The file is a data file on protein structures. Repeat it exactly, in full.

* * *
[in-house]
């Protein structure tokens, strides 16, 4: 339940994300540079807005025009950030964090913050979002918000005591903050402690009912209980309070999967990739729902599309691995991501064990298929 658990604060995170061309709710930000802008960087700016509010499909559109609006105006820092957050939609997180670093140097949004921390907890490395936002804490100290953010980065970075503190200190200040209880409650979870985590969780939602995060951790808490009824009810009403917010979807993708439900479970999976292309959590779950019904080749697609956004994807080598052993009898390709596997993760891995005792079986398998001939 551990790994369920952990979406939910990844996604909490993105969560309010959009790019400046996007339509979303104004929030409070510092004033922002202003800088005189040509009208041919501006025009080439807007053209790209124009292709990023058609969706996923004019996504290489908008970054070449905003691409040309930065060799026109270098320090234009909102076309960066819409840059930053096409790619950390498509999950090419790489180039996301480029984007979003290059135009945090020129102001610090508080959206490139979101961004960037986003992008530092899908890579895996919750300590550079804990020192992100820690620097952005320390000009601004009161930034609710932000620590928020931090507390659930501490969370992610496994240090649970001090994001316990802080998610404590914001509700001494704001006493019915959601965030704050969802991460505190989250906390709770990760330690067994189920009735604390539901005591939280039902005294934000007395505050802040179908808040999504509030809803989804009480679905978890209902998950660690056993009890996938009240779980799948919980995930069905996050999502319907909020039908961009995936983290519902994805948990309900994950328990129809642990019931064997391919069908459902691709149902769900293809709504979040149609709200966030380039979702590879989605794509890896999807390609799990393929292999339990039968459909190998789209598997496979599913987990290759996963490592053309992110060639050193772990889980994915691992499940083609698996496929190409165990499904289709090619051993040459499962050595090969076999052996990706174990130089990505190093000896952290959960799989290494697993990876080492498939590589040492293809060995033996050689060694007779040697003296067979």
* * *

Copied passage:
[in-house]
């Protein structure tokens, strides 16, 4: 339940994300540079807005025009950030964090913050979002918000005591903050402690009912209980309070999967990739729902599309691995991501064990298929 658990604060995170061309709710930000802008960087700016509010499909559109609006105006820092957050939609997180670093140097949004921390907890490395936002804490100290953010980065970075503190200190200040209880409650979870985590969780939602995060951790808490009824009810009403917010979807993708439900479970999976292309959590779950019904080749697609956004994807080598052993009898390709596997993760891995005792079986398998001939 551990790994369920952990979406939910990844996604909490993105969560309010959009790019400046996007339509979303104004929030409070510092004033922002202003800088005189040509009208041919501006025009080439807007053209790209124009292709990023058609969706996923004019996504290489908008970054070449905003691409040309930065060799026109270098320090234009909102076309960066819409840059930053096409790619950390498509999950090419790489180039996301480029984007979003290059135009945090020129102001610090508080959206490139979101961004960037986003992008530092899908890579895996919750300590550079804990020192992100820690620097952005320390000009601004009161930034609710932000620590928020931090507390659930501490969370992610496994240090649970001090994001316990802080998610404590914001509700001494704001006493019915959601965030704050969802991460505190989250906390709770990760330690067994189920009735604390539901005591939280039902005294934000007395505050802040179908808040999504509030809803989804009480679905978890209902998950660690056993009890996938009240779980799948919980995930069905996050999502319907909020039908961009995936983290519902994805948990309900994950328990129809642990019931064997391919069908459902691709149902769900293809709504979040149609709200966030380039979702590879989605794509890896999807390609799990393929292999339990039968459909190998789209598997496979599913987990290759996963490592053309992110060639050193772990889980994915691992499940083609698996496929190409165990499904289709090619051993040459499962050595090969076999052996990706174990130089990505190093000896952290959960799989290494697993990876080492498939590589040492293809060995033996050689060694007779040697003296067979």